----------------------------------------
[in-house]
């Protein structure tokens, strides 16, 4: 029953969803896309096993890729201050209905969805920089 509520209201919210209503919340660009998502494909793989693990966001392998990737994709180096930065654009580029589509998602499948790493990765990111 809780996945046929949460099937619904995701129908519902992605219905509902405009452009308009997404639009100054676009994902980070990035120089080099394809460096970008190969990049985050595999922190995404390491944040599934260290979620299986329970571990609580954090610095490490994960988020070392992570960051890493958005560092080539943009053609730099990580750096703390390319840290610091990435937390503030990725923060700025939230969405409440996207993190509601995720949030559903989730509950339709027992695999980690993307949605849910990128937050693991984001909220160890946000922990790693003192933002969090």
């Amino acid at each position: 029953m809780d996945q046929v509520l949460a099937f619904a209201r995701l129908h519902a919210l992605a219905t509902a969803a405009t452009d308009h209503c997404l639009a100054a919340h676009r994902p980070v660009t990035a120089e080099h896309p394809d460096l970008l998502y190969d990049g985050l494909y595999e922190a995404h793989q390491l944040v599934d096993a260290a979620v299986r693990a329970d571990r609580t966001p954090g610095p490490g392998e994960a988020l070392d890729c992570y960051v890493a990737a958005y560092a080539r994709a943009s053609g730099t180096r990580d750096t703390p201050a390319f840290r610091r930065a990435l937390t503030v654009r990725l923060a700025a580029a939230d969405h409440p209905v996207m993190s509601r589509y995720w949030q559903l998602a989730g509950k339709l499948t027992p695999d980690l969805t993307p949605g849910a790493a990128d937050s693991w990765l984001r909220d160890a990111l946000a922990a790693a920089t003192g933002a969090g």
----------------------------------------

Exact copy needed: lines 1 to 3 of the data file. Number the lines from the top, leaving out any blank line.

[in-house]
């Protein structure tokens, strides 16, 4: 029953969803896309096993890729201050209905969805920089 509520209201919210209503919340660009998502494909793989693990966001392998990737994709180096930065654009580029589509998602499948790493990765990111 809780996945046929949460099937619904995701129908519902992605219905509902405009452009308009997404639009100054676009994902980070990035120089080099394809460096970008190969990049985050595999922190995404390491944040599934260290979620299986329970571990609580954090610095490490994960988020070392992570960051890493958005560092080539943009053609730099990580750096703390390319840290610091990435937390503030990725923060700025939230969405409440996207993190509601995720949030559903989730509950339709027992695999980690993307949605849910990128937050693991984001909220160890946000922990790693003192933002969090």
């Amino acid at each position: 029953m809780d996945q046929v509520l949460a099937f619904a209201r995701l129908h519902a919210l992605a219905t509902a969803a405009t452009d308009h209503c997404l639009a100054a919340h676009r994902p980070v660009t990035a120089e080099h896309p394809d460096l970008l998502y190969d990049g985050l494909y595999e922190a995404h793989q390491l944040v599934d096993a260290a979620v299986r693990a329970d571990r609580t966001p954090g610095p490490g392998e994960a988020l070392d890729c992570y960051v890493a990737a958005y560092a080539r994709a943009s053609g730099t180096r990580d750096t703390p201050a390319f840290r610091r930065a990435l937390t503030v654009r990725l923060a700025a580029a939230d969405h409440p209905v996207m993190s509601r589509y995720w949030q559903l998602a989730g509950k339709l499948t027992p695999d980690l969805t993307p949605g849910a790493a990128d937050s693991w990765l984001r909220d160890a990111l946000a922990a790693a920089t003192g933002a969090g």